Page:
Using Concrete Abstractions with MIT-Scheme

This web page provides information regarding the use of the MIT-Scheme implementation of Scheme with Concrete Abstractions: An Introduction to Computer Science Using Scheme, by Max Hailperin, Barbara Kaiser, and Karl Knight.

The information here currently corresponds with versions 7.3 through 7.7 of MIT-Scheme; we will try to track new versions of MIT-Scheme as they come out.

Obtaining MIT-Scheme

MIT-Scheme is an implementation of Scheme that is made freely available by MIT. It includes a text-editing user interface, similar to GNU emacs, that is known as edwin. (If you don't know what "similar to GNU emacs" means, it means that the interface is likely to be appreciated by experienced hackers, but be something of a hurdle for new users.) MIT-Scheme can be obtained from the web. Versions are available for Windows, OS/2, and various versions of Linux and Unix with X Windows. So far we have only tested MIT-Scheme with the software for our book under Linux and Windows NT. We know that our graphics examples won't work under OS/2. Other than that, we don't know of any reason why our book wouldn't work equally well with MIT-Scheme on other systems. We'd like to hear of any problems you encounter.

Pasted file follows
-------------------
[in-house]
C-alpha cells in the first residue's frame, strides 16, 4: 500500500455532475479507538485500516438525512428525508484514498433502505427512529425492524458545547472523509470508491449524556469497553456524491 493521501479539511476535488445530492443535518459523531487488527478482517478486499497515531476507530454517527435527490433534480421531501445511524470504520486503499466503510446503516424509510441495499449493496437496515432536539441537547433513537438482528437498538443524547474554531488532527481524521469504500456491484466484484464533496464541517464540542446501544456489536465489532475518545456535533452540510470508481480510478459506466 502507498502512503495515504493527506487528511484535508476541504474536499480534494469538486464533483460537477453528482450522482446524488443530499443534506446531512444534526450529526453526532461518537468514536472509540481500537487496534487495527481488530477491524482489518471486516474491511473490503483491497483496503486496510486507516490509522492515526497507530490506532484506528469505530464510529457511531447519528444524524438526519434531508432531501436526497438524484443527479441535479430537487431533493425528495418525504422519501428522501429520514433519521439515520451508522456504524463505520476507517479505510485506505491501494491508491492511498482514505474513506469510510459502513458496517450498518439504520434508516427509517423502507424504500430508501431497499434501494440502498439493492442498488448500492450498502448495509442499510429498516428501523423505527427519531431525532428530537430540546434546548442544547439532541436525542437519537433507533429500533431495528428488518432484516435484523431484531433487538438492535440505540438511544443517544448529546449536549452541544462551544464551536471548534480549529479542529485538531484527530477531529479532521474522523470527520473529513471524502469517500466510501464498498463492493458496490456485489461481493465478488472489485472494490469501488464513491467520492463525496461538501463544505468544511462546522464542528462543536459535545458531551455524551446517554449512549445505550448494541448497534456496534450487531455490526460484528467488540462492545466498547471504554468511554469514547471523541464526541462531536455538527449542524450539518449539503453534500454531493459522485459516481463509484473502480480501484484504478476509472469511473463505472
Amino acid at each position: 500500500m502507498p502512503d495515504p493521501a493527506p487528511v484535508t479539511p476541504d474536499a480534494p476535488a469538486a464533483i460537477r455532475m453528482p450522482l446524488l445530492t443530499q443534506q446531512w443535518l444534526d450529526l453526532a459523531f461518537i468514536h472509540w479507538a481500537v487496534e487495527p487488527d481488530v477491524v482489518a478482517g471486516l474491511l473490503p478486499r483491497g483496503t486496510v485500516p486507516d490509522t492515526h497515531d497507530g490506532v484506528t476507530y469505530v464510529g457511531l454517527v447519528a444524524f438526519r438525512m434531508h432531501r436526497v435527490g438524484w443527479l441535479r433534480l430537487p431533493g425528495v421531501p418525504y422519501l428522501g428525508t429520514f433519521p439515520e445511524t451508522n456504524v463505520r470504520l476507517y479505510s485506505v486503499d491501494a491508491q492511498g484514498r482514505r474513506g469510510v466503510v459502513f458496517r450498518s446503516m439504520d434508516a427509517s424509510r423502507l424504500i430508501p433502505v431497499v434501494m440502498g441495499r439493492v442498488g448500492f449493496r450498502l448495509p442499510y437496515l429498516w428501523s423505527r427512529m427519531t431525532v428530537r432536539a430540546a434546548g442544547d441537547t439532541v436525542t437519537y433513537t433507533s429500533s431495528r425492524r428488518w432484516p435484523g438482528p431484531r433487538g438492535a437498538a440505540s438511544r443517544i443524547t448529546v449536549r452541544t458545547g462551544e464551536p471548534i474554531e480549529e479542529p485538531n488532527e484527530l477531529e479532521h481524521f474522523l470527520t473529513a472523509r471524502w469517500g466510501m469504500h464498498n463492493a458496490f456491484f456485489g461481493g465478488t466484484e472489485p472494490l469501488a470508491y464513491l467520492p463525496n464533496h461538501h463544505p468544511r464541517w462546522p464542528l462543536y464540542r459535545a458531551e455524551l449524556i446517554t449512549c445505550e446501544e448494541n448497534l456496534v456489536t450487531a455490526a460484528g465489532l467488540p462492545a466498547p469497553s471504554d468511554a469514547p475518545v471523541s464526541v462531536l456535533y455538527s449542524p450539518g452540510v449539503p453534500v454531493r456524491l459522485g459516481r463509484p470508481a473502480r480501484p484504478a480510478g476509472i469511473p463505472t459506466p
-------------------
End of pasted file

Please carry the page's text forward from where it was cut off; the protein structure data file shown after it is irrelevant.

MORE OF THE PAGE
Libraries for use with MIT Scheme

There are two areas of the textbook for which a special library needs to be loaded into MIT Scheme. One is the graphical images, introduced in the application section of chapter 1 and also used in subsequent chapters. The other is the object-oriented programming system, used in chapter 14.

Each of these libraries can be downloaded from the web below. Once you have one of the library files on your system, you can load it into MIT Scheme using the load procedure. For example, you could evaluate (load "fungraph") to load in the fungraph library. If the fungraph.scm file isn't in your current directory (folder) you might need to specify a pathname, such as (load "/usr/local/scheme-libraries/fungraph") or (load "c:\\scheme\\libraries\\fungraph").

This is the library for graphical images. In addition to the features described in the textbook (most succinctly in the appendix), there are a few extensions. Descriptions of those extensions and a couple hints regarding usage are in a separate web page.
This is the object-oriented programming system for use with chapter 14.

General notes

Names defined in both Concrete Abstractions and MIT-Scheme

There are a number of names that we define in Concrete Abstractions that are already pre-defined in MIT-Scheme. The only real problem this causes is that if you perform the definition from the book, you can't expect the name to simultaneously have both the new value and the one described in the MIT-Scheme documentation.

We list below the affected names, organized into categories and listed within each category in their order of their appearance within the book:

Equivalence of #f and the empty list